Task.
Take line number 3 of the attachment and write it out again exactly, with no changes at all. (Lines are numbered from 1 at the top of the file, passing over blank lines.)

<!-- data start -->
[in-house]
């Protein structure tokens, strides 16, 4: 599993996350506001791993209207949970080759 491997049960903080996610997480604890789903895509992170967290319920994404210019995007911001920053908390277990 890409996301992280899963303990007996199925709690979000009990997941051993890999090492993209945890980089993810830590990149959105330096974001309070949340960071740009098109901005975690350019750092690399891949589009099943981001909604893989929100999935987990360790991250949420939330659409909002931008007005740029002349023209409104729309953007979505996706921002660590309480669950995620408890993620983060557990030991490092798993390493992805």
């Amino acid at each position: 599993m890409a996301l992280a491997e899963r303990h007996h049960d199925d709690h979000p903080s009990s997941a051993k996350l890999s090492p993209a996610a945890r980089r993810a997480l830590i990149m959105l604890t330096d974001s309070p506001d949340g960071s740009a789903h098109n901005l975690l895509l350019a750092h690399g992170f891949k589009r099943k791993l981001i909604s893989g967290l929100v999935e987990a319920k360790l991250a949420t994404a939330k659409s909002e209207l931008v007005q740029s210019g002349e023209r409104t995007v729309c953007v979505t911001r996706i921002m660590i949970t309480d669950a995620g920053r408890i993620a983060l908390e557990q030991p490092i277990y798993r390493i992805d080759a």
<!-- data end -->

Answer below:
């Amino acid at each position: 599993m890409a996301l992280a491997e899963r303990h007996h049960d199925d709690h979000p903080s009990s997941a051993k996350l890999s090492p993209a996610a945890r980089r993810a997480l830590i990149m959105l604890t330096d974001s309070p506001d949340g960071s740009a789903h098109n901005l975690l895509l350019a750092h690399g992170f891949k589009r099943k791993l981001i909604s893989g967290l929100v999935e987990a319920k360790l991250a949420t994404a939330k659409s909002e209207l931008v007005q740029s210019g002349e023209r409104t995007v729309c953007v979505t911001r996706i921002m660590i949970t309480d669950a995620g920053r408890i993620a983060l908390e557990q030991p490092i277990y798993r390493i992805d080759a």